There are trails through the old growth forests that lead to the sandy beaches on the other side of the island. When you walk down to the water along the 1.5 mile rolling trail the air is even sweeter here with the smell of flora: the thick underbrush is lush with thimbleberries, wild blackberries, and flowering blue-bead lilies. You’ll hear the rustle of the wind through the trees as you walk, and the lap lap lap of the water in this, the largest of the five Great Lakes in North America.
An island alive with birds
You’ll also hear the calls of songbirds. The Apostle Islands, one of the most heavily traveled flyways for migratory birds in the Great Lakes region, see birds stopping through during the spring, summer, and fall months. In the spring, migratory birds rest on the islands prior to crossing the lake and going north to Canada and Alaska. In the fall, the islands are the first land the birds come to during the long trek south.
Migratory songbirds, including warblers, sparrows, juncos, and horn larks fill the air with their song. On Raspberry Island the thick, dense underbrush of shrubs like Canadian Yew, as well as the dozens of trees, make the island an ideal place for nesting birds as well. According to Neil Howk, assistant chief of interpretation, there are over a dozen species of warblers on the island, as well as thrush and ovenbirds. These birds nest right on the ground, and the dense shrub gives them perfect protection.
Wild deer that roam in this area eat the Canadian Yew that shelters these birds to the ground on other islands. But, Howk tells me when I talk to him on the phone after the trip, no one has ever spotted a deer on the 300 acres that comprise Raspberry Island. And no one knows definitively why. (One theory is that deer prefer the islands that had been clear cut and now have young forests growing on them.)
Black bears swim over from time to time but don’t stay long. In 2008 clear evidence of bears—in the form of droppings—were found near the lighthouse. And sometimes, in the light of a summer evening, you might spy as many as a dozen snowshoe hares on the lawn nibbling on the vegetables in the model light keeper’s garden.
When you burst from the forest path onto a completely deserted beach, the lake water looks clear and sparkling and cold. The sun has emerged victorious from the clouds and the cold water beckons. There are no boats in sight, just the jutting land of other islands in the distance.
The Ojibwe once inhabited these islands, using birch wood for canoes and gathering berries in the summertime. Later white settlers tried to make a living on the islands quarrying brownstone, logging, and pioneer farming. But now this area has reverted back to the animals and plants that survive here so well without disruption from human co-inhabitants. Too soon it will be time for us, too, to go back to the mainland and leave island time behind.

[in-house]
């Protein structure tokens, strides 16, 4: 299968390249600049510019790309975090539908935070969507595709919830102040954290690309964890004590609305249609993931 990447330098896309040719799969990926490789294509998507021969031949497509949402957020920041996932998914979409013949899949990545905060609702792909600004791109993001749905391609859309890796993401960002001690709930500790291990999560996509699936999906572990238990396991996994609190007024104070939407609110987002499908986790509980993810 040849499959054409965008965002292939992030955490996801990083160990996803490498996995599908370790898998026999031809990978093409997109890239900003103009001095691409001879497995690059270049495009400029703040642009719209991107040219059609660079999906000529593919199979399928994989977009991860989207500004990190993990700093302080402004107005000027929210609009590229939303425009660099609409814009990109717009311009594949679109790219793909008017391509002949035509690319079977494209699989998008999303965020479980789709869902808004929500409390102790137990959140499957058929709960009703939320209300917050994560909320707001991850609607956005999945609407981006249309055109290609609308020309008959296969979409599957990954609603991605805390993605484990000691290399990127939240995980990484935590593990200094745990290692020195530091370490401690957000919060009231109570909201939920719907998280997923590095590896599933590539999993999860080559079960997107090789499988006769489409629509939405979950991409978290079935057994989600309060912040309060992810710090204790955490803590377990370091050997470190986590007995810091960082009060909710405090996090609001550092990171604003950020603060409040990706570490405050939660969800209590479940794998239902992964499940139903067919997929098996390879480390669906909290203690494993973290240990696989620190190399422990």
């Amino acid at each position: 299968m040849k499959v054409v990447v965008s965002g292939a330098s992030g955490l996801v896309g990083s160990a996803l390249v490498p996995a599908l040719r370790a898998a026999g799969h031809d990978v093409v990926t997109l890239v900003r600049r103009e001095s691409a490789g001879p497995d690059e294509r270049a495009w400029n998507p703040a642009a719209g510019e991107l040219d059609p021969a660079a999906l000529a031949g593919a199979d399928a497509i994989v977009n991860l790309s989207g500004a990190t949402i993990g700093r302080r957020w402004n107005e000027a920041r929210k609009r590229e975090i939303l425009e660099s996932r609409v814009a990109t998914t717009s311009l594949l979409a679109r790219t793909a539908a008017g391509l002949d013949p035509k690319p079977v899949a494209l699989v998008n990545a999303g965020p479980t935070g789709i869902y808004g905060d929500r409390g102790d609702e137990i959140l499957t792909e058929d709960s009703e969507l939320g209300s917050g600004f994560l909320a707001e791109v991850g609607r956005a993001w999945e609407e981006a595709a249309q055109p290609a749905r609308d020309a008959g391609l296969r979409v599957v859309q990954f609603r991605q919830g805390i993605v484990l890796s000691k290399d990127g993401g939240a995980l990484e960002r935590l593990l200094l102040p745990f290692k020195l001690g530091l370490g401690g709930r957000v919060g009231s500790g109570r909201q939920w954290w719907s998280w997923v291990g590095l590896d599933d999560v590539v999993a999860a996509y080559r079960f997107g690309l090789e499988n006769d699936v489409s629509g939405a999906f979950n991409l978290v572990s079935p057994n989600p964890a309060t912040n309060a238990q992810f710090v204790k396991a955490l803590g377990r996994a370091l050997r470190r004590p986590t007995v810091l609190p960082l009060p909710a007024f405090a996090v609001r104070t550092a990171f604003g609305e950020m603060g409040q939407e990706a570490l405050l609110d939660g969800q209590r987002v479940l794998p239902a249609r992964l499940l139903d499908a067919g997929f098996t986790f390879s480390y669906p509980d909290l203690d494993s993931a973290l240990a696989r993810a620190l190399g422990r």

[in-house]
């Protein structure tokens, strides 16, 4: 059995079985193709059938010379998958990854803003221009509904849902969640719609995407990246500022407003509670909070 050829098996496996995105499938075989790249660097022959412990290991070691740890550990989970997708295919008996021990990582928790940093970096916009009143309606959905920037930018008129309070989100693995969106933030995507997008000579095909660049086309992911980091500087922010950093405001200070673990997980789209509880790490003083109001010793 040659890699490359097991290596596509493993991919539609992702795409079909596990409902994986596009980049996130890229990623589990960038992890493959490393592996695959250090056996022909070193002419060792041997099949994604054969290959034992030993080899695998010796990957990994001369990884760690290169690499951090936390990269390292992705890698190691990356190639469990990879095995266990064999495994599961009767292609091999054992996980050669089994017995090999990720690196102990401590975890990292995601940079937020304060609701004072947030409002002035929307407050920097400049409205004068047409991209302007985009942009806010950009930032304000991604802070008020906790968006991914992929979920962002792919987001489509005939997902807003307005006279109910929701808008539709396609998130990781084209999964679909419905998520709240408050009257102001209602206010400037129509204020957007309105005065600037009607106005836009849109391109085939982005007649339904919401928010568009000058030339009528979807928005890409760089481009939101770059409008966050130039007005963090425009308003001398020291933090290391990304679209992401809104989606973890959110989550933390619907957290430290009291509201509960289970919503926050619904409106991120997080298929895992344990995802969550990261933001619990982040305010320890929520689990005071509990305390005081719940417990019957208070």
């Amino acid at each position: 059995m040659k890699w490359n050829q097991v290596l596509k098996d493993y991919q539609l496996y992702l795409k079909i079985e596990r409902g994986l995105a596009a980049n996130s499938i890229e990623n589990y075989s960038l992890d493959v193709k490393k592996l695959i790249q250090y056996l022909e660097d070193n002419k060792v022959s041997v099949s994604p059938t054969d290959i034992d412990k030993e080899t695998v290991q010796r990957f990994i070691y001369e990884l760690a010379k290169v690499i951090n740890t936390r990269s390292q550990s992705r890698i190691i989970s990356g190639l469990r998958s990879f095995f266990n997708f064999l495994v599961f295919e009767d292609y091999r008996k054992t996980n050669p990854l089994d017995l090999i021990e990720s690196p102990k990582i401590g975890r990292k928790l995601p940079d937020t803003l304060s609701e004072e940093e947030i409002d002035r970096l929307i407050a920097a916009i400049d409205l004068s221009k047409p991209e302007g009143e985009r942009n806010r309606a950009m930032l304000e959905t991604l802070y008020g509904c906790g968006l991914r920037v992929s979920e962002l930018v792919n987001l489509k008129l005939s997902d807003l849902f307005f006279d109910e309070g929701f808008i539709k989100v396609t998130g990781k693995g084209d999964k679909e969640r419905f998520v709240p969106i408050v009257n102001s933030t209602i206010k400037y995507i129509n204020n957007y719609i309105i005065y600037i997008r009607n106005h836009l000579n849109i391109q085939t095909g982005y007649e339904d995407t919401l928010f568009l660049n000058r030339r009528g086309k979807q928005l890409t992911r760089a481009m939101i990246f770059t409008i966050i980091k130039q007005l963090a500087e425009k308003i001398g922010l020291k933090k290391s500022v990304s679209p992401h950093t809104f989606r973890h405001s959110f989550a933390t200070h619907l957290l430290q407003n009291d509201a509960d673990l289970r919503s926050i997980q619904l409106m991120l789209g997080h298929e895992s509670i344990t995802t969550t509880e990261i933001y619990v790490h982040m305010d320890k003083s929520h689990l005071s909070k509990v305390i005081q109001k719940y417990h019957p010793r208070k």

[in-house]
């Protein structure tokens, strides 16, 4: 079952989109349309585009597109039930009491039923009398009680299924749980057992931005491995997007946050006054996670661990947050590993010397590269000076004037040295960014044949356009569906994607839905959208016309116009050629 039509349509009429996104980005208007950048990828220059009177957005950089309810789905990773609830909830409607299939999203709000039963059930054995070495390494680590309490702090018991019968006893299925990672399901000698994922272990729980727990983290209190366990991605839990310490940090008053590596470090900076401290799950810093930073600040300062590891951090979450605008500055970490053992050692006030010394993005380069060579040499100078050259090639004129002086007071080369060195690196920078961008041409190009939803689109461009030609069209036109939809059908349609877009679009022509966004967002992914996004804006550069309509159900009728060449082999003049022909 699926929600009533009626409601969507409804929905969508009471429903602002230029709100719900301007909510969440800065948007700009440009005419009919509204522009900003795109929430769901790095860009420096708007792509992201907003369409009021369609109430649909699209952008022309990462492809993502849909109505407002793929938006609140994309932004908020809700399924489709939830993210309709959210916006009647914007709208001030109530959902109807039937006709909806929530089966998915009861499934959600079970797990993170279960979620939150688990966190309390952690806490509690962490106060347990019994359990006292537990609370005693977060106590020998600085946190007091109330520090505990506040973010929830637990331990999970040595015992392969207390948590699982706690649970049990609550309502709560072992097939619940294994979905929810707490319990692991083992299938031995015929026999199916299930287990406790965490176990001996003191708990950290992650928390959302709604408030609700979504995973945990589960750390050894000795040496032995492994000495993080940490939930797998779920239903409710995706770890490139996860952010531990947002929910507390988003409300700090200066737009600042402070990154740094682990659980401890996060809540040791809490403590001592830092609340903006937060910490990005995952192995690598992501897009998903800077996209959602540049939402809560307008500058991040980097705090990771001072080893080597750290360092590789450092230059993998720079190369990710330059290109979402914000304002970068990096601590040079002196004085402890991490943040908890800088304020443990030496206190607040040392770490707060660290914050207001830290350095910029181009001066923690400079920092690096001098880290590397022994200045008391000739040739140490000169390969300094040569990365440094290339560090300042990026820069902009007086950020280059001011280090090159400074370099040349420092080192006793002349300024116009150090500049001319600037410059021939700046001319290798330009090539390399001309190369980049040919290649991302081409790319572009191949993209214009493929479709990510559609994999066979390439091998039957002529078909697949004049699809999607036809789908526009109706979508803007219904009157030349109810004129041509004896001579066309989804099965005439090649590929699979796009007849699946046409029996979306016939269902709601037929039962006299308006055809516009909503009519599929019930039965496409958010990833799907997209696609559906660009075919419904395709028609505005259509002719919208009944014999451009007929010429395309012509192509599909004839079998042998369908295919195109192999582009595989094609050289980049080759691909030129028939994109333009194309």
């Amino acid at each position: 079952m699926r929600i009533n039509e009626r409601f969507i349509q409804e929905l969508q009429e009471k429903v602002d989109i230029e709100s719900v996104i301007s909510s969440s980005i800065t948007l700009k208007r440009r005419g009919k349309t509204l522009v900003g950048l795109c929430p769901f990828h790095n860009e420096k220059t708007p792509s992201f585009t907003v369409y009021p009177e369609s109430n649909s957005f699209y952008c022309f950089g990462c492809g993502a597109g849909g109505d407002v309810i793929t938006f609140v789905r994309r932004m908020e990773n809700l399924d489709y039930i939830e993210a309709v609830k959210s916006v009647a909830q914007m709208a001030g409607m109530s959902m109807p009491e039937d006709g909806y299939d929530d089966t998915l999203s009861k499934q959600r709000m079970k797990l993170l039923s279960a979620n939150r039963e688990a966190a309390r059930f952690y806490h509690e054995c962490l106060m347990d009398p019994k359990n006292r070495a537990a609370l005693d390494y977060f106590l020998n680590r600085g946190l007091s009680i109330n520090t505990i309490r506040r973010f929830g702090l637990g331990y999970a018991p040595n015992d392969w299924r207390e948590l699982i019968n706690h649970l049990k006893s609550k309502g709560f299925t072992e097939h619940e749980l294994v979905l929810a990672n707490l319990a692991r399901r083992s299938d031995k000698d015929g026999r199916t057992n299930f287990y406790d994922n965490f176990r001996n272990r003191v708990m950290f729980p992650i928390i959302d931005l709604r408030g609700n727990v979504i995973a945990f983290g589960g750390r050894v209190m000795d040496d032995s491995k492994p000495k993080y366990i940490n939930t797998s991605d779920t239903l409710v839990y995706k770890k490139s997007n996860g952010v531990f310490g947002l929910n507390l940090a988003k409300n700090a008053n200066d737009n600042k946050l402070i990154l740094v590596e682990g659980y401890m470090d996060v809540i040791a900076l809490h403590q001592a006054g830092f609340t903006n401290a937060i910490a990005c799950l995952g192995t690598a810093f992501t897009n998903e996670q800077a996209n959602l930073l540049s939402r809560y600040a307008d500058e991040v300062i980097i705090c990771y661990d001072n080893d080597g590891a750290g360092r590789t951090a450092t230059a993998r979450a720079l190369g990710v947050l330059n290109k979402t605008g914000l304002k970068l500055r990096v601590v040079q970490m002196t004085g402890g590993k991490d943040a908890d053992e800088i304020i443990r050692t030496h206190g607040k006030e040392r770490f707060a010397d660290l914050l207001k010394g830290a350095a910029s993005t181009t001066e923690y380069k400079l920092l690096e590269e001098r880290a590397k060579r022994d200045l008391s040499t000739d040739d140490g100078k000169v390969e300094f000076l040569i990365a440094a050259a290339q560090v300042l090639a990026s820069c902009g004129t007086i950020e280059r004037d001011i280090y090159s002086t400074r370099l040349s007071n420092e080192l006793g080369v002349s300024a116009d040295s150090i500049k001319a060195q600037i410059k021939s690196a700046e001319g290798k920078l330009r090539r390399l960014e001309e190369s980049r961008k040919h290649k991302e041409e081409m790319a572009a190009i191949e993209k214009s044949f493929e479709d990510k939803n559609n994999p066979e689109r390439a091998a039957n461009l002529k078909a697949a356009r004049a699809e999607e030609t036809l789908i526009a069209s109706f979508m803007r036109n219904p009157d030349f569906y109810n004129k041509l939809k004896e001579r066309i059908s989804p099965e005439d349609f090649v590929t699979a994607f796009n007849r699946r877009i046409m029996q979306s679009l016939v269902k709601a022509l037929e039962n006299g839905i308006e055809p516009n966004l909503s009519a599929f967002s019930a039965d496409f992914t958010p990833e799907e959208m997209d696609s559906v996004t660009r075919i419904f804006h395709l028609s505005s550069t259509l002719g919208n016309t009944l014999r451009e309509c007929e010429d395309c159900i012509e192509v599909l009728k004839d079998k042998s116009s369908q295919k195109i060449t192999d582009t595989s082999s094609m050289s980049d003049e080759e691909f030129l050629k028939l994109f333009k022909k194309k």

Time and Place
Unless you’re interested in ice hiking, snowshoeing, and dog sled races, the best time to visit the Apostle Islands is in July and August. The weather is warm then, and the water welcoming.
Start your visit at the Apostle Islands National Lakeshore Visitor Center in Bayfield, WI., which is open daily from the end of May until the beginning of September, 8:00 a.m. to 6 p.m., daily from early September to end of October, 8:00 a.m. to 4:30 p.m., and Mondays-Fridays only 8:00 a.m. to 4:30 p.m. during the winter.
If you don’t have your own boat, the Apostle Islands Cruise Service (www.apostleisland.com; 1-800-323-7619) is authorized by the National Park Service to bring visitors to Raspberry Island. They offer a Raspberry Island Keeper’s Tour from mid-June to September 1st. Leaves daily from the dock in Bayfield, WI, depending on the weather and the number of passengers. Tickets cost $40 for adults and $24 for children, and there is an additional Park Service Interpretive fee of $3 for individuals, $8 for families if you choose to tour the lighthouse. Call ahead to reserve a space. Passengers hoping to visit the island in early fall to go bird watching may find passage available though inclement weather and choppy water sometimes keeps the boats from running.
Lodging is available on Madeline Island and in Bayfield, on the mainland. On Madeline Island, try the no frills Island Inn (852 Main Street, La Point, WI; 715-747-2000), located next door to the Madeline Island Historic Museum, less than a block from the ferry. In Bayfield, get into the lighthouse spirit by staying in the guest suite above the Bayfield Coffee House (39 South Broad Street, Bayfield; 715-779-9900; http://www.bayfieldcountycoffee.com/lodging-new.html), which is decorated in a lighthouse motif.
Published: December 31, 2008
Updated: January 15, 2020